Last month - as our outrage erupted over the bizarre arrests of two young girls in Maharashtra for doing nothing more than expressing an opinion about Bal Thackeray on Facebook - there was news of two other persons in prison that barely made it to the headlines.
Sixteen years after they were first charged in the 1996 Delhi blasts, the high court set aside the death sentence slapped on Mahmud Ali Bhat and Mirza Nissar Hussain, both from Kashmir - dismissing the prosecution case as one built on "grave lapses". Though both young men were acquitted by the judges who felt that "minimum standards of probe were not maintained", real freedom will elude them till they legally clear allegations against them in another case. But the warning from the judiciary was instructive. The shoddy investigative process had cast a long shadow over the "nature and truthfulness" of the evidence placed against the two men, the court found, adding that, "In matters of liberty the weakness of the State surely can't be an excuse for lowering time-tested standards, especially in serious crimes where the accused stand to forfeit their life."
Two years earlier, Nissar's brother Iftikhar was acquitted in the same case, after he had spent 14 years in prison. Last week, I met Iftikhar on a TV debate on capital punishment. His face shorn of any obvious emotion despite his personal trauma, Iftikhar spoke in soft, steady sentences, more matter of fact than melodramatic about the injustice experienced by his family. Interestingly, he did not entirely fit the liberal narrative on the death penalty, despite coming perilously close to losing his brother to the gallows. India did not need to do away with capital punishment, he argued; men like those responsible for the Nithari murders of little children deserved to be hanged. What was important was the honesty of the investigative and judicial process and that is where the system had failed his family. The problem, Iftikhar explained, was that terror charges tainted you like none other; even an acquittal did not translate into genuine freedom. Despite his innocence being upheld by the judiciary Iftikhar has found it impossible to move on with his life; getting a job is especially tough.
His story made me ask myself what the State and society owe to young men whose dignity is destroyed by the weight of false allegations. Do we not owe them an assured rehabilitation at the very least? Monetary compensation is never a substitute for the theft of self-respect, but if the stain of the accusation remains indelible despite the scrub of a court verdict; isn't it obligatory for the State to, at the very least, provide jobs to young men like Iftikhar?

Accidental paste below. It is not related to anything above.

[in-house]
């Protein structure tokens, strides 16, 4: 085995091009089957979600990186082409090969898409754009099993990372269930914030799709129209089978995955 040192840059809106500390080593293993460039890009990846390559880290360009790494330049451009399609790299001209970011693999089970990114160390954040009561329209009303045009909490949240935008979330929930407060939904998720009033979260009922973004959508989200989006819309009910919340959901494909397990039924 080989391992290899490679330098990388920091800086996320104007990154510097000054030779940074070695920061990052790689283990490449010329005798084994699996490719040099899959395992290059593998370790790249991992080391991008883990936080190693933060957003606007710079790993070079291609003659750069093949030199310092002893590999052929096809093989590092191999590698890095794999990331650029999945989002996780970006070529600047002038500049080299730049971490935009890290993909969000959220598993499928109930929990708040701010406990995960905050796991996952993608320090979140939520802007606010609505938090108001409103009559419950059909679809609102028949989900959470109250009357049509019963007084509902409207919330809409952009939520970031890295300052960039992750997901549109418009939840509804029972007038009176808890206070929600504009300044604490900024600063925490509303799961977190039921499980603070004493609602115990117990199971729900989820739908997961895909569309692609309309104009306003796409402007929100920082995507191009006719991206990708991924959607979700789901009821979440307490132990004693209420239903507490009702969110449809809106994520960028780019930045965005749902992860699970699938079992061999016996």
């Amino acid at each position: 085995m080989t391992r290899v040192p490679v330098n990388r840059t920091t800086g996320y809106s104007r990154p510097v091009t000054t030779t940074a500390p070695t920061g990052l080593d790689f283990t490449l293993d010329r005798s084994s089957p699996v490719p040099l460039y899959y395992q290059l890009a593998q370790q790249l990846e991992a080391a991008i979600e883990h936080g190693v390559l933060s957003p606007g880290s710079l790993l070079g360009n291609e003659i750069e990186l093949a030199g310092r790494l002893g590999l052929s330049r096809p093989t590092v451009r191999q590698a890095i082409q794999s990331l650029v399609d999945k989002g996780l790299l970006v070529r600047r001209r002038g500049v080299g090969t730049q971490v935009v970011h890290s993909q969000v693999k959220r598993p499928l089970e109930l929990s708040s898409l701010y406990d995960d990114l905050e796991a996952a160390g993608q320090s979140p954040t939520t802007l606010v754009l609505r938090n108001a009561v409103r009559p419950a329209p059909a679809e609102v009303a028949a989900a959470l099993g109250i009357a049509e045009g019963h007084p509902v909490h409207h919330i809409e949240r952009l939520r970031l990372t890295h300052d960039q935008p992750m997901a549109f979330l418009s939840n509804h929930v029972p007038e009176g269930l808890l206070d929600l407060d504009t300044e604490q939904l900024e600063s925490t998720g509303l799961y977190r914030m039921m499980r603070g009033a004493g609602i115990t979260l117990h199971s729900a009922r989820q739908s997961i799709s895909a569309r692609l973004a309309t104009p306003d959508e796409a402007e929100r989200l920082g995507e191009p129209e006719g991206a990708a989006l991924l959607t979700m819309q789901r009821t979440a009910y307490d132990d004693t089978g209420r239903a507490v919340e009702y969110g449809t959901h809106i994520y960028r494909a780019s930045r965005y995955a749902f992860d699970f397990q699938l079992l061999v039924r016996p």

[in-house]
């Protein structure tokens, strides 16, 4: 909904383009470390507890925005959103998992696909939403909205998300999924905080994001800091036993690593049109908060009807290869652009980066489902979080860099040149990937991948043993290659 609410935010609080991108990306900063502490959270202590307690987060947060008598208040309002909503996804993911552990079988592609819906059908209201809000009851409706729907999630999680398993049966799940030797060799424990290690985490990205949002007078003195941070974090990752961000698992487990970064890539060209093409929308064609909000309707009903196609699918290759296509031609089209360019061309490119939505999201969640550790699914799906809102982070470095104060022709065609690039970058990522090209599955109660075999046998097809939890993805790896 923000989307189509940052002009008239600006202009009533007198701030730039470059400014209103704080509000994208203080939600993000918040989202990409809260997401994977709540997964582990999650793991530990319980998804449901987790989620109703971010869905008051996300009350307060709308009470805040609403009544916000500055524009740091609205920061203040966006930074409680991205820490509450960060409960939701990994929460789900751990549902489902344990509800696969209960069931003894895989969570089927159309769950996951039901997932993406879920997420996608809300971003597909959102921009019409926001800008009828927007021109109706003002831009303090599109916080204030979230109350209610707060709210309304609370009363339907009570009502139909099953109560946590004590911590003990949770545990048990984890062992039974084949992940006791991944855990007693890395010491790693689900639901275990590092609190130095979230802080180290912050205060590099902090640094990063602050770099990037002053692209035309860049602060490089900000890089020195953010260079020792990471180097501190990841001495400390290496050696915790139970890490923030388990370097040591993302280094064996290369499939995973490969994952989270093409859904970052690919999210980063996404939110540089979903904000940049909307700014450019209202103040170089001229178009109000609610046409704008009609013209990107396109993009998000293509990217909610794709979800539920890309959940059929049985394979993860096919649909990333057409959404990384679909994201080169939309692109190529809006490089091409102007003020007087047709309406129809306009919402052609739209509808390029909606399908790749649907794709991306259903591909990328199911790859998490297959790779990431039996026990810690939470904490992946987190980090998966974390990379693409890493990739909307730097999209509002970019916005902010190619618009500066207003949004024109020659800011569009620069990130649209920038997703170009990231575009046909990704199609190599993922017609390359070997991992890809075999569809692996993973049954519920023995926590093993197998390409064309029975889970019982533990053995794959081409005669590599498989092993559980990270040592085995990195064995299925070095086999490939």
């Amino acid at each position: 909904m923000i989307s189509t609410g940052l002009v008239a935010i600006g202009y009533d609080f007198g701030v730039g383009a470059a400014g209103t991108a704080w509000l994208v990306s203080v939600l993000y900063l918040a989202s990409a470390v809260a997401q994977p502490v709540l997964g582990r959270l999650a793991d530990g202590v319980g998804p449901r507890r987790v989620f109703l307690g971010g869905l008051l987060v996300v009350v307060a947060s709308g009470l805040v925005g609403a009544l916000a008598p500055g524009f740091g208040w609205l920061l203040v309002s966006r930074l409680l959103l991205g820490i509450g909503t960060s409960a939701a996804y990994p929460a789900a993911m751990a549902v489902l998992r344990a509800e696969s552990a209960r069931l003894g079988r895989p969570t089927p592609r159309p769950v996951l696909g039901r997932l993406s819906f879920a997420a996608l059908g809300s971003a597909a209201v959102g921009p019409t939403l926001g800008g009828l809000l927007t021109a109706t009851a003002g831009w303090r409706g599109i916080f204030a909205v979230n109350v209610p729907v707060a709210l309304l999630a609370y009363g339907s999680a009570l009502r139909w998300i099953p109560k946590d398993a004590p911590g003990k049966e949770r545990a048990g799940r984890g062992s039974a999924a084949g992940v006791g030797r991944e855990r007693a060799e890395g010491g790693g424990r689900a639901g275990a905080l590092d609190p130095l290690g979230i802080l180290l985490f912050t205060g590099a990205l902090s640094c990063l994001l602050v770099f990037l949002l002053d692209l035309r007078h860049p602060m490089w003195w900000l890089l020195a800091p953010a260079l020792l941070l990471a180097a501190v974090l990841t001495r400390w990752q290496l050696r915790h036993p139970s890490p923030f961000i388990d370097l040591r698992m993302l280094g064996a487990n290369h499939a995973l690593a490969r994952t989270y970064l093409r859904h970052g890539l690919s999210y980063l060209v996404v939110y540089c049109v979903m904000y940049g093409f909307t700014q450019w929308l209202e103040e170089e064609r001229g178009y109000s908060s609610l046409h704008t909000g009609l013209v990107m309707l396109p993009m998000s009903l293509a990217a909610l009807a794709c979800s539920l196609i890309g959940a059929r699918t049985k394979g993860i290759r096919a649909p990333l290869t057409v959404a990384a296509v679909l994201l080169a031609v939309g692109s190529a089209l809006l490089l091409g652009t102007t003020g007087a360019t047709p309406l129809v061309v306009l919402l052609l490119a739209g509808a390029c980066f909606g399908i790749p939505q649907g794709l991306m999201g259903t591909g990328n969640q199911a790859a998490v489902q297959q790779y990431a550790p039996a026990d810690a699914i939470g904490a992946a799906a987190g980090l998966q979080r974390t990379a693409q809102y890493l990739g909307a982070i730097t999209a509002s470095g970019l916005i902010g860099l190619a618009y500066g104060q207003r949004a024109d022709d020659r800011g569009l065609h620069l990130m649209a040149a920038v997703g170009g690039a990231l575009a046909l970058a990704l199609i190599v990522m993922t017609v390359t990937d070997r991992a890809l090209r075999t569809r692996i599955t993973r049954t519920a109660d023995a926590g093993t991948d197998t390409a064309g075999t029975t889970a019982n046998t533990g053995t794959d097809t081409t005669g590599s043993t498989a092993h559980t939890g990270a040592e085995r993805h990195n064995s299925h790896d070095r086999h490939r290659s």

In Andhra Pradesh, the government offered a Rs. 70 lakh-compensation package to young Muslim men who had been incorrectly implicated during the 2007 blasts at Hyderabad's Mecca Masjid. But it rejected a proposal by the National Commission for Minorities to make the police officers who had rounded up the boys pay for this from their own pockets. The acquittals in the 1996 Delhi blasts case have revived the question of who is accountable for errors grave enough to ruin young lives. Security agencies have strenuously argued against making officers take the knock for following leads they believe to be based on genuine suspicions. But members of Parliament from the Left, the Congress and the Samajwadi Party have petitioned the prime minister and the president asking for speedier trials and cautioning against the possibility of bias against young men from the Muslim community.
The BJP has retaliated by branding this a communalisation of the issue. With the debate threatening to get politicised - and that never helps any honest discourse - it becomes even more imperative to evolve universal norms that will rise above any pernicious attempt to make terrorism and civil rights cannon fodder for netas in the trenches.
What's important is to empathise with the human story of injustice; the lives that are demolished, once the sensational headlines have faded and the cameras avert their gaze. I was left wordless by a question posed to me by a young man called Mohammed Aamir Khan. Aamir, just 18 when he was arrested, 32 when he acquitted in all but two of the 20 terror related cases he was implicated in, asked me why a country that can have a rehabilitation policy for surrendered militants doesn't have one for innocent people who sometimes end up spending decades in jail. Once again, it was the high court that struck down several of his cases concluding that the prosecution had "miserably failed" to connect the accusations to the evidence produced.
While Aamir was locked up, his father died from a liver ailment and his family struggled to cope with the social ostracism by their neighbours and community. I cited the example of the formal apology from the Australian police to an Indian doctor for incorrectly accusing him in the attack on the Glasgow airport and asked Aamir whether it was time for the system to at least say sorry. Without a trace of bitterness, Aamir said all he sought today was a job and a chance to "start afresh with honour."
With their histories distorted by violation, the future of men like Iftikhar and Aamir should concern us all. What is tragic and telling is that an otherwise perennially enraged society should find no angst to spare for stories such as theirs. Whether because of the insularity of class or the complacent belief that this won't happen to 'people like us'; we have barely responded as a people to such instances of obvious injustice. In this case, a little more anger may be healthy for the idea of India.
Barkha Dutt is Group Editor, NDTV and currently a Visiting Fellow at Brown University's India Initiative
The views expressed by the author are personal